It was the most densely populated place on Earth for most of the 20th century, where a room cost the equivalent of US$6 per month in high rise buildings that belonged to no country. In this urban enclave, “a historical accident”, law had no place. Drug dealers, pimps and prostitutes lived and worked alongside kindergartens, and residents walked the narrow alleys with umbrellas to shield themselves from the endless, constant dripping of makeshift water pipes above….

Kowloon ‘Walled’ City lost its wall during the Second World War when Japan invaded and razed the walls for materials to expand the nearby airport. When Japan surrendered, claims of sovereignty over Kowloon finally came to a head between the Chinese and the British. Perhaps to avoid triggering yet another conflict in the wake of a world war, both countries wiped their hands of the burgeoning territory.

And then came the refugees, the squatters, the outlaws. The uncontrolled building of 300 interconnected towers crammed into a seven-acre plot of land had begun and by 1990, Kowloon was home to more than 50,000 inhabitants….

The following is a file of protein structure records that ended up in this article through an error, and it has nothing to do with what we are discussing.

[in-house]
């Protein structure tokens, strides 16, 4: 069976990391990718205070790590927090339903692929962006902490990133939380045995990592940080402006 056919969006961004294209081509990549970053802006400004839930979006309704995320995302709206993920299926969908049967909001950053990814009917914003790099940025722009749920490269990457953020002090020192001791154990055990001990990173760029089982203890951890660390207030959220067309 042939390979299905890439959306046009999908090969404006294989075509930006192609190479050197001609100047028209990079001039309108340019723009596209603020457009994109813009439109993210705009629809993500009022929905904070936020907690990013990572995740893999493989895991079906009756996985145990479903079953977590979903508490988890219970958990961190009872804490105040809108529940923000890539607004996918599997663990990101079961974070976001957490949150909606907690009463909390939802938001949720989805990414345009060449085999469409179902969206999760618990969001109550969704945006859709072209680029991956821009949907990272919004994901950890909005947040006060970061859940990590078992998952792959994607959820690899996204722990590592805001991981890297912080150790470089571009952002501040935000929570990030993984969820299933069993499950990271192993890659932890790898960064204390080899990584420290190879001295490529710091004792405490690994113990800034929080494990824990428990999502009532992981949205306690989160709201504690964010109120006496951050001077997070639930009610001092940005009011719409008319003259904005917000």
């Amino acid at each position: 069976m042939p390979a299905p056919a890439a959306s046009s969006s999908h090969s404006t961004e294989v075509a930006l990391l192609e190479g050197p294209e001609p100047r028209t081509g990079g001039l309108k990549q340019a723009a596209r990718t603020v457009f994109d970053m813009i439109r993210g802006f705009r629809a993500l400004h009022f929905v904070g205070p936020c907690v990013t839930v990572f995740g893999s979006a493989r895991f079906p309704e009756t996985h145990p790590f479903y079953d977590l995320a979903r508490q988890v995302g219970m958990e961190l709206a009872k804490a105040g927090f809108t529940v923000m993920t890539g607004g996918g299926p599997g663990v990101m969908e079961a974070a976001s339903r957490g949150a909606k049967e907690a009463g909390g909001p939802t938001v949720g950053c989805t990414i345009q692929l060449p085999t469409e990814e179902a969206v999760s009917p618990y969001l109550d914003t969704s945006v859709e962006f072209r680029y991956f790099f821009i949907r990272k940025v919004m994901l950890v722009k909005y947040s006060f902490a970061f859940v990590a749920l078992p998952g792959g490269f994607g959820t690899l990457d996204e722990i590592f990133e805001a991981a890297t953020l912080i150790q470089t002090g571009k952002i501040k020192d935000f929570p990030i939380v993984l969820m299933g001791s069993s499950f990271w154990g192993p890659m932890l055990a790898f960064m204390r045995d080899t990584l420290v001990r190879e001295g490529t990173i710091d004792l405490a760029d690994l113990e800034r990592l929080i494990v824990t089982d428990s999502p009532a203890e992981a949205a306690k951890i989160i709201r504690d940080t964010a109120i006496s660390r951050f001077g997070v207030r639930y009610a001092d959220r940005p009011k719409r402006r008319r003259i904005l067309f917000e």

Despite earning its Cantonese nickname, “City of Darkness”, amazingly, many of Kowloon’s residents liked living there. And even with its lack of basic amenities such as sanitation, safety and even sunlight, it’s reported that many have fond memories of the friendly tight-knit community that was “poor but happy”.

“People who lived there were always loyal to each other. In the Walled City, the sunshine always followed the rain,” a former resident told the South China Morning Post….

Today all that remains of Kowloon is a bronze small-scale model of the labyrinth in the middle a public park where it once stood.

This isn’t to say places like Kowloon Walled City no longer exist in Hong Kong….

— from Anywhere But Here: Kowloon “Anarchy” City

(via tinyhouseamerica)